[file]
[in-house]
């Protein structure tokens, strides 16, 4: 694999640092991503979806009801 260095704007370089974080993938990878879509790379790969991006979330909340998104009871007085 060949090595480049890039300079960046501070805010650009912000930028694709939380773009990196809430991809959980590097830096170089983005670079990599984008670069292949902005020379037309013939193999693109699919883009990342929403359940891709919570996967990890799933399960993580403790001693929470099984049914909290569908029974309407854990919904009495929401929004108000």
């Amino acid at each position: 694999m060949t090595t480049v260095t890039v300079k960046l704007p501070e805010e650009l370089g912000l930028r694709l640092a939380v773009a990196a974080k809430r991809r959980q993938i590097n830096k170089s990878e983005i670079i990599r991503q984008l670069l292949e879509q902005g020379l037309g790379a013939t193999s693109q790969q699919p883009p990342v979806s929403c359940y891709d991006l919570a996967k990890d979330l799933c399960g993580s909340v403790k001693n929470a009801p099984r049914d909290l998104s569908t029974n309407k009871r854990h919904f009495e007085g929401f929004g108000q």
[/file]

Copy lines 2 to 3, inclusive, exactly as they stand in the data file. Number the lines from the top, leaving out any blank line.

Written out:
């Protein structure tokens, strides 16, 4: 694999640092991503979806009801 260095704007370089974080993938990878879509790379790969991006979330909340998104009871007085 060949090595480049890039300079960046501070805010650009912000930028694709939380773009990196809430991809959980590097830096170089983005670079990599984008670069292949902005020379037309013939193999693109699919883009990342929403359940891709919570996967990890799933399960993580403790001693929470099984049914909290569908029974309407854990919904009495929401929004108000």
């Amino acid at each position: 694999m060949t090595t480049v260095t890039v300079k960046l704007p501070e805010e650009l370089g912000l930028r694709l640092a939380v773009a990196a974080k809430r991809r959980q993938i590097n830096k170089s990878e983005i670079i990599r991503q984008l670069l292949e879509q902005g020379l037309g790379a013939t193999s693109q790969q699919p883009p990342v979806s929403c359940y891709d991006l919570a996967k990890d979330l799933c399960g993580s909340v403790k001693n929470a009801p099984r049914d909290l998104s569908t029974n309407k009871r854990h919904f009495e007085g929401f929004g108000q």